Francis H. Grundy, [‘The Decline and Fall of Branwell Brontë’] (1841–1848), in Pictures of the Past: Memories of Men I Have Met and Places I Have Seen (London: Griffith and Farran, 1879), pp. 73–93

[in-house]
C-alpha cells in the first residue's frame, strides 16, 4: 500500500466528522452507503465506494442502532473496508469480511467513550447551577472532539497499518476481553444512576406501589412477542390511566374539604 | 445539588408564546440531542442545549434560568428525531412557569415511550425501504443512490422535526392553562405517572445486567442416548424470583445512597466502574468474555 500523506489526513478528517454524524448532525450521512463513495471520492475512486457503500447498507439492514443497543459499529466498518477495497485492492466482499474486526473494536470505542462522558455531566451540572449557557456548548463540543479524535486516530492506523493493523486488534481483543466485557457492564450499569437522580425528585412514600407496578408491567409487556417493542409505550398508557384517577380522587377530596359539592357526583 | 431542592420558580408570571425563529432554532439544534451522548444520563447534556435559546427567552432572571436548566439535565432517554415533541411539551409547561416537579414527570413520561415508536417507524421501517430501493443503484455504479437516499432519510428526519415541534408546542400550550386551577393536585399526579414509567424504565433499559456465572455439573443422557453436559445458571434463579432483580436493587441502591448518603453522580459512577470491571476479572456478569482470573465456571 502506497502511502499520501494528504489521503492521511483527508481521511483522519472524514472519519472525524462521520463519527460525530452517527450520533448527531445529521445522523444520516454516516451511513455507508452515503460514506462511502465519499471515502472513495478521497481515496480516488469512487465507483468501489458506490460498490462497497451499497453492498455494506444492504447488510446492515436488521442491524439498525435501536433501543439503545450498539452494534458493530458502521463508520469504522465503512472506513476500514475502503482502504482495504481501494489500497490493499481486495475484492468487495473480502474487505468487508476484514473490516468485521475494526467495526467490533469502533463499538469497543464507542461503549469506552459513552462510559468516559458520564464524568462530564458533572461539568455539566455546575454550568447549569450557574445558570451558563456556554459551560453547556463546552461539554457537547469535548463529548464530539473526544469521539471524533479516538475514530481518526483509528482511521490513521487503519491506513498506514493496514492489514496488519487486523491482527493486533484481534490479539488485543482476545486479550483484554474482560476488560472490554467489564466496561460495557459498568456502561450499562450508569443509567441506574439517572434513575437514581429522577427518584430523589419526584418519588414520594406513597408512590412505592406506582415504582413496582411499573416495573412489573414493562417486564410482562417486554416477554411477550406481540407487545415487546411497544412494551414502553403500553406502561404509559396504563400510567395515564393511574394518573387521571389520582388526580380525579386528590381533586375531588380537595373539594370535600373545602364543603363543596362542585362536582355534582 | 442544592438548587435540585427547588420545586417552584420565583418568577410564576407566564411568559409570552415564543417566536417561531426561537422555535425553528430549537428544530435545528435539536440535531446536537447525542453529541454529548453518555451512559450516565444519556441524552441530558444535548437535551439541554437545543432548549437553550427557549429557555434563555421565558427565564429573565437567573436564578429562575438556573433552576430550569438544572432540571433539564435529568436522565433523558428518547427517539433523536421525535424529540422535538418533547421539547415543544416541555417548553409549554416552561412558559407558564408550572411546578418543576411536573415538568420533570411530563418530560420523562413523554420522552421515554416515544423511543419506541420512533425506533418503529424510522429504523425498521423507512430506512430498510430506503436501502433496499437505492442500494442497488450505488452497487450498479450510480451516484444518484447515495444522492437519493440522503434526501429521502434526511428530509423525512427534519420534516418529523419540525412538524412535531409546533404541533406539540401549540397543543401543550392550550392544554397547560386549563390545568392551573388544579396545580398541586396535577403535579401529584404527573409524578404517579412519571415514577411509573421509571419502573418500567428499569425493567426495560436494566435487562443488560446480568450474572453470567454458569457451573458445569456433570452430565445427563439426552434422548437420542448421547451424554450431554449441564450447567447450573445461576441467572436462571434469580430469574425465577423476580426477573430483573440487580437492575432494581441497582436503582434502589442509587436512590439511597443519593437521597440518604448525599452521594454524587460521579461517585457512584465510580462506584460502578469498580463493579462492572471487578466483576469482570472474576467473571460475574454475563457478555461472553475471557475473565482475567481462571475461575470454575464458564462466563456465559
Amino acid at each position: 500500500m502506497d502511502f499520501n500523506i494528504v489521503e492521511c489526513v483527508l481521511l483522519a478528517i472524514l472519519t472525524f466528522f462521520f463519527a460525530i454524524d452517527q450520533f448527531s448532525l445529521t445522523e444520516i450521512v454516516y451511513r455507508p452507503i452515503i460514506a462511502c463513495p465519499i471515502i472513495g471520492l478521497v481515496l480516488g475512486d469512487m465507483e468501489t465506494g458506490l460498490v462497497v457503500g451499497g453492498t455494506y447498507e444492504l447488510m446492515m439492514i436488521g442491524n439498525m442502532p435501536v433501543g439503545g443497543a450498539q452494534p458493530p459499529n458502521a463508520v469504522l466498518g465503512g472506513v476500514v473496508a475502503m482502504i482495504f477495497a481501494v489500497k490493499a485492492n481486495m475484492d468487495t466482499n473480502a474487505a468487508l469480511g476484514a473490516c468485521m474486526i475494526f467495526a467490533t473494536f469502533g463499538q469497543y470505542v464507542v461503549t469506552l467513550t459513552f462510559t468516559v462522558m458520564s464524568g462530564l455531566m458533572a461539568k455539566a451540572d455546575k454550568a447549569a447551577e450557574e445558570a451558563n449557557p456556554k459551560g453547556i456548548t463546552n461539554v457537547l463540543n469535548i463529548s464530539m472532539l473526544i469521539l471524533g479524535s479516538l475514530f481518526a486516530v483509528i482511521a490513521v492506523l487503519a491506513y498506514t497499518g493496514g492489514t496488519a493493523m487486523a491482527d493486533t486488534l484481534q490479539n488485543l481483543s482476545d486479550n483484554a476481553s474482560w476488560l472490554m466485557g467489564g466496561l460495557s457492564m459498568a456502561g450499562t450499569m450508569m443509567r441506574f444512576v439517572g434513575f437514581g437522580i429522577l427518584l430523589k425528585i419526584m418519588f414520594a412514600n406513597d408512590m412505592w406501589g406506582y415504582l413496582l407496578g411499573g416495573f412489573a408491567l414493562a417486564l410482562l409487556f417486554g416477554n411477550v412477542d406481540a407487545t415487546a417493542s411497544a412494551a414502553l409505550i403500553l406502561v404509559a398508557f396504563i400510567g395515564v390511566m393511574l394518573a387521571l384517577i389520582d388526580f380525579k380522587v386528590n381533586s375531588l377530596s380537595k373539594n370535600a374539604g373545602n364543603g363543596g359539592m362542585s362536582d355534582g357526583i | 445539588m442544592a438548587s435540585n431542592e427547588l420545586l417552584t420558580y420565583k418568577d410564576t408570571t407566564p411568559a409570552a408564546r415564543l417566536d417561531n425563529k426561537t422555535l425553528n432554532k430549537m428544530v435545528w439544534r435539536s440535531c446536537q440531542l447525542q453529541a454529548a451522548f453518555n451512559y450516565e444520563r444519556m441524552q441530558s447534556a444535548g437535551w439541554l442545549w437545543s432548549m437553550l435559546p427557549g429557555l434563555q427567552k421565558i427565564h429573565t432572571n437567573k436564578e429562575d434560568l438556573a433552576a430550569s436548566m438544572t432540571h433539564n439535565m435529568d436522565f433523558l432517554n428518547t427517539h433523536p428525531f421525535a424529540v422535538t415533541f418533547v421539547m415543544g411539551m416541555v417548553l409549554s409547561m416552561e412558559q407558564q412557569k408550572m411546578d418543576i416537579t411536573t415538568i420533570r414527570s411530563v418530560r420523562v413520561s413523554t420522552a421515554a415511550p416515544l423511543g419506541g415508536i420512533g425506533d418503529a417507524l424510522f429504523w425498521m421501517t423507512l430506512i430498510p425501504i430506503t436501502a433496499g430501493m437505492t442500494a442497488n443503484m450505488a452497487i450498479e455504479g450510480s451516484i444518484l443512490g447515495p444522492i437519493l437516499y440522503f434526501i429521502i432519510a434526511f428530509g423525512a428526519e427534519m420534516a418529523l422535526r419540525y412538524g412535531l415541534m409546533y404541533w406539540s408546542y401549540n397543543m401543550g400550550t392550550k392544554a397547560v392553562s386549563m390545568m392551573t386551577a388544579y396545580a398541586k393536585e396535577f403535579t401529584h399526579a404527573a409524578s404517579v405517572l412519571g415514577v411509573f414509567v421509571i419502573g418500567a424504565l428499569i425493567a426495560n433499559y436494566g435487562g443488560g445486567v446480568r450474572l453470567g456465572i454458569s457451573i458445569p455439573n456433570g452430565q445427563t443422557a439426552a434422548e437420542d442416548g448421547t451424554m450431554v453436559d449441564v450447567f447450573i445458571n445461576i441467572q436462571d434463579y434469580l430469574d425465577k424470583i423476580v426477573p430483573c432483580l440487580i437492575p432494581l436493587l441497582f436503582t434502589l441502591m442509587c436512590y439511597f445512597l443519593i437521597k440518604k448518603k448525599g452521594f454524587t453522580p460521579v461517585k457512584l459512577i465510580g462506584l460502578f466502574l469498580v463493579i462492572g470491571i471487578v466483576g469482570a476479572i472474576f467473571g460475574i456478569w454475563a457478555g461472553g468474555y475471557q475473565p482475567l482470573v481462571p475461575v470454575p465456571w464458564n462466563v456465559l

Soon after I came to Halifax, I made the acquaintance of a genius of the highest order, Patrick Branwell Brontë, who was at least as talented as any member of that wonderful family.1 Much my senior, Brontë took an unusual fancy to me, and I continued, perhaps, his most confidential friend through good and ill until his death. Poor, brilliant, gay, moody, moping, wildly excitable, miserable Brontë! No history records your many struggles after the good — your wit, brilliance, attractiveness, eagerness for excitement — all the qualities which made you such ‘good company’, and dragged you down to an untimely grave. But you have had a most unnecessary scandal heaped upon you by the author of your sister’s Biography, which that scandal does its best to spoil.
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